I’ve endured my share of rigorous marathon-like exploits in my life.
My first 7-day Zen meditation retreat, for example, atop a wintry Mt. Baldy in thin robes, awakening at 3 am, going to bed close to midnight, sitting with pained legs for most of those waking hours getting whacked by a stick if I moved and meeting the enigmatic, non-English speaking Roshi four times a day to be immediately dismissed after giving the wrong answer to his unanswerable questions.
Then there was Day 2 of the Machu Picchu hike, a steady ascent in the cold rain on stairs made for giants while the native porters whisked by with heavy loads on their back, the equally painful descent, all of this with a bad stomach for some 26 miles and me 62 years old.
I should throw in the terror of being asked to teach 30 preschoolers in Taiwan whom I had never met in front of 150 teachers and parents watching. For an hour.
You get the idea.
So when I treated myself to a walk through my old beloved city on a sunny day after constant rain, I was mildly complaining about the cold—it was perhaps 44 degrees out! Okay, it’s a 100 degrees more than many places in the Midwest recently, but still it felt cold to me. So as I walked by Aquatic Park, I couldn’t help but notice the members of the Dolphin Club swimming in the freezing cold water—without a wet suit. I had three reactions:
1) I feel ashamed that I was complaining to myself that I was a little chilly. What a wimp I am! I’m amazed by you willingly subjecting yourself to this and admire your strength and daring and ability to endure something so painful. What discipline! What determination! What fortitude!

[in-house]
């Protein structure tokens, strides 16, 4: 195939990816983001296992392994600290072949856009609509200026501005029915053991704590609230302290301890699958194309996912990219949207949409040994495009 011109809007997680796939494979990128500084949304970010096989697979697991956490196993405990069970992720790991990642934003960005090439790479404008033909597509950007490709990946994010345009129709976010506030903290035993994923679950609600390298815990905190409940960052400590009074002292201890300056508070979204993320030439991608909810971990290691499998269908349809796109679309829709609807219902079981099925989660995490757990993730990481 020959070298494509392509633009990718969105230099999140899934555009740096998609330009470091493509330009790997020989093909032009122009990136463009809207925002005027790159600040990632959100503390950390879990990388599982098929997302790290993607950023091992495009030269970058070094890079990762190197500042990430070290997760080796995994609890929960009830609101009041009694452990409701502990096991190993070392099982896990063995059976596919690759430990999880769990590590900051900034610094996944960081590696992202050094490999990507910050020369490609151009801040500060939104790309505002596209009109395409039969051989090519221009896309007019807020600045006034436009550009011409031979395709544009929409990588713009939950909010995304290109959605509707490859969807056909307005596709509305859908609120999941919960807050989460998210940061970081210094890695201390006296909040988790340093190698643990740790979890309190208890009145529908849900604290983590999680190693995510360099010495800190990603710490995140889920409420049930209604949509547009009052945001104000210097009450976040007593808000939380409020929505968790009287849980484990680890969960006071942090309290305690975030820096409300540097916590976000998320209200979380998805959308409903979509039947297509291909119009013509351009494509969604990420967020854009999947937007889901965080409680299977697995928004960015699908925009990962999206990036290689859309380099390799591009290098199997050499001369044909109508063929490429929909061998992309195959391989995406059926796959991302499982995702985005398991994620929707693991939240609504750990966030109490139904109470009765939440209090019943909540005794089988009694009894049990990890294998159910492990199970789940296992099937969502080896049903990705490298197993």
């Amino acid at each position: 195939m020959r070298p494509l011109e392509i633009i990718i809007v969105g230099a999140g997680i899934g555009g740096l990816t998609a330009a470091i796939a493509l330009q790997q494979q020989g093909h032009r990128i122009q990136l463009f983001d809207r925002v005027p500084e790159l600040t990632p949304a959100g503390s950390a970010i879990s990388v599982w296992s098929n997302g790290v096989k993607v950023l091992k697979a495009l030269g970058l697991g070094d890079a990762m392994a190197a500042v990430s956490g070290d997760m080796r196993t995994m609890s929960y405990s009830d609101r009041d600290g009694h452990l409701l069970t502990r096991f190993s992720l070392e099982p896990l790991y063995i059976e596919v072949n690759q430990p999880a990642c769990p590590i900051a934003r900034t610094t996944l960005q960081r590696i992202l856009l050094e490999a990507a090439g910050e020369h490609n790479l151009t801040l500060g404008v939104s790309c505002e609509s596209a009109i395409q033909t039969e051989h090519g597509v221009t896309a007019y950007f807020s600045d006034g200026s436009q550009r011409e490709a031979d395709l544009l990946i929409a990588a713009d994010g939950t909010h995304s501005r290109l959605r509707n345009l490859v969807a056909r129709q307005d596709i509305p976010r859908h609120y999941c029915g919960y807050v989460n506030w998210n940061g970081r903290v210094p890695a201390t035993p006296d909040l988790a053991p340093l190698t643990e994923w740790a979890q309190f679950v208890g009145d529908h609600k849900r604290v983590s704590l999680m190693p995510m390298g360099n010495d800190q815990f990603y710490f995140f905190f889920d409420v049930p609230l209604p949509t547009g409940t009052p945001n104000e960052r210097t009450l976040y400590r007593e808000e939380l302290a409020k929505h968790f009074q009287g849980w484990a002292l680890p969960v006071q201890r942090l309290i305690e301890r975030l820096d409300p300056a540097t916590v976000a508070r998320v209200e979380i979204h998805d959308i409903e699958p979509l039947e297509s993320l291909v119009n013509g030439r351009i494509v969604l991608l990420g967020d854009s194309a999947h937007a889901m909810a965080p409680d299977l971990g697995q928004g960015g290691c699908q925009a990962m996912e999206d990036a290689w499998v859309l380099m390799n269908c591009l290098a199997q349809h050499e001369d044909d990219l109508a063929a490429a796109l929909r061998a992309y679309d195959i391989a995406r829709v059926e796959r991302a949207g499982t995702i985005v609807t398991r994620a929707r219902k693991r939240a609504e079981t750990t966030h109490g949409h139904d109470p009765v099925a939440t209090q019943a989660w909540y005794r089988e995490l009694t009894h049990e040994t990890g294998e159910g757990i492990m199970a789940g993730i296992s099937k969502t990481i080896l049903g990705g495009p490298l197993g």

2) I am indeed impressed by your iron constitution, but hey, to each his own. It’s not my way. And perhaps sitting on the meditation pillow or hiking by my side up Machu Picchu and certainly standing in front of those 30 Taiwanese preschoolers, you might be admiring me.
3) Are you people out of your freakin’ mind?!!! What’s wrong with you??!!! Why in Gods’ name would you ever willingly throw yourself in that water when you could be at home by a warm fire reading about an expedition to Antartica?
But I do get that there is a strange kind of pleasure in testing the limits of the human body, of going far beyond reasonable comfort and testing your mettle, of feeling more alive when you’re doing something hard. As for me, I’m not the least bit interested in scaling Mt. Everest, but neither do I seek life on a beach 24/7 sipping Mai Tais. I like to go to the edge of comfort, be it physical, mental or emotional and see what’s out there. Sometimes cross over into yet more danger and excitement, sometimes just peek and be happy to sit back down.
But there’s no way you’ll get me to join the Dolphin Club. Give me the Taiwanese preschoolers any day.